We decided months ago that Finding Dory would be the first movie we took Avery to see in theaters. Since he’s 2 and a half now, he enjoys watching TV and understands a great deal despite his brain malformation. Polymicrogyria has taken his ability to use his left arm and given him a speech and learning delay- so far- but it hasn’t stolen his sense of adventure or attention span. He loves cartoons! He also has cerebral palsy as a result of the PMG and we are realizing that, as he grows, it will become increasingly more difficult to make accomodations for him. So now, while he’s small, we decided to do what may be too difficult to do often in the future. To do something normal.
This isn’t about Dory, though. It’s about Nemo. My Nemo.
The night before we took him, we decided to watch Finding Nemo since it had been years since his father and I last saw it. So many years that I wasn’t a special needs parent the last time I watched it. So many years that all of the little things that jumped out at me this time weren’t even given a second thought before. Why had I never looked at Nemo and seen his disability? Sure, I realized that his small fin was part of the storyline. But I never realized how integral it was to the story.
Avery was born weighing just a little over a pound. You may wonder, what is such an extreme preemie made of? Strength. Determination. Fight. Courage. For the first four months of his life, Avery lived in the NICU. Fighting for each breath. Just like Nemo was determined to return to his father, my son was determined to fight for the very chance to come home to his. They both fought insurmountable odds to return to their families. Realizing the parallels, tears began to stream down my cheeks.
Me? I’m Marlin. I’ve taken on the role of helicopter Mom with fervor. “Avery, be careful.” “He CAN’T eat that.” “Make sure he is breathing well.” “I’m just checking his breathing.” “Yes, again.” Don’t go to far, or crawl too quickly, or stand near that person who just sneezed. Like Pavlov’s dogs, I’ve been trained. I expect the worst because, historically, I’ve gotten the worst. Marlin and I, you see, I think we suffer from PTSD. We fear for good reason.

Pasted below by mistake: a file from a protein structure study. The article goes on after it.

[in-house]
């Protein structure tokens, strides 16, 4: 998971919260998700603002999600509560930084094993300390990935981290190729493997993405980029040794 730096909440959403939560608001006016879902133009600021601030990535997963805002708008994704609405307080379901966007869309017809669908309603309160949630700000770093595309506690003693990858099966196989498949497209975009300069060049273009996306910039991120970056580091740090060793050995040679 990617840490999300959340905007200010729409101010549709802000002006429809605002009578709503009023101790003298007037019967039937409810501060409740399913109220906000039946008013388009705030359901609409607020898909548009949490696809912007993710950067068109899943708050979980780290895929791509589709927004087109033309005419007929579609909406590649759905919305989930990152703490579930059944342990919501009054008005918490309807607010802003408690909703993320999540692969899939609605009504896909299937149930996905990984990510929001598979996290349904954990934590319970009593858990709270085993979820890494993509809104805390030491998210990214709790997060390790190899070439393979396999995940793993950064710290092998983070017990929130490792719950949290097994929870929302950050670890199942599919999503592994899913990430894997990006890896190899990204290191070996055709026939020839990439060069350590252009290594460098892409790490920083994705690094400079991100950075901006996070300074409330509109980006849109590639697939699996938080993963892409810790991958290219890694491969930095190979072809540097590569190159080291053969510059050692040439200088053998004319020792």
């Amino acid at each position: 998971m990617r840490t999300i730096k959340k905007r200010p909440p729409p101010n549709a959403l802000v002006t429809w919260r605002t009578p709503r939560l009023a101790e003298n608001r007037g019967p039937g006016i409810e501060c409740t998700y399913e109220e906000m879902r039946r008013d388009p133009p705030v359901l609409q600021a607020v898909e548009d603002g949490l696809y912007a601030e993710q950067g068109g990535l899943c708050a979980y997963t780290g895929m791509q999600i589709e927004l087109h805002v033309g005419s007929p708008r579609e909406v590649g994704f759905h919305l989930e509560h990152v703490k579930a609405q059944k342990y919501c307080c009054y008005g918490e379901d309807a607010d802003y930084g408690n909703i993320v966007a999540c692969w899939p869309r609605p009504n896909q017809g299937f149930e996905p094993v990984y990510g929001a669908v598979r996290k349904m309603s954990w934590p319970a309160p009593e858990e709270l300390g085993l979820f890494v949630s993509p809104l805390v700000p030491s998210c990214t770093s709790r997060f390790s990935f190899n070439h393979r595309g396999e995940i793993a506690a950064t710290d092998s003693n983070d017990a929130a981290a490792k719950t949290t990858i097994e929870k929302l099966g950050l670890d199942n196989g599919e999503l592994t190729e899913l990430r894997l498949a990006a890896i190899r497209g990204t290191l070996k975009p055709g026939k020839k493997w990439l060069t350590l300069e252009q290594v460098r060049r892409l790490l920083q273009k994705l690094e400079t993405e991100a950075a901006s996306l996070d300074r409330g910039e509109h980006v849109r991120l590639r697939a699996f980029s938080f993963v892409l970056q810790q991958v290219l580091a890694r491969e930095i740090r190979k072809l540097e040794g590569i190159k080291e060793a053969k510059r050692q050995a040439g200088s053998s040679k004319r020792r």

As the movie went on I realized I was being taught a lesson, not only as a mother but as a person. If Nemo’s imperfect fin could be his “lucky” fin, why can’t Avery’s left arm be his “lucky” arm? Why does it have to be a disability? We’ve been taught to look at differences as imperfections for so long and instead of embracing them we’re embarrassed by them. I don’t want to see the day that my son isn’t proud of every unique part of himself. So what if he isn’t made like everyone else. He was given a journey all his own. That journey just so happens to include a unique brain and a lucky fin.
Avery’s journey is far from over. He will have many more mountains to climb in the future. I’ll have many more worries. New, terrifying worries. How will we ever make it? That’s easy. One breath, one flip of a lucky fin, one “lefty did it!” at a time.
Just like Nemo did.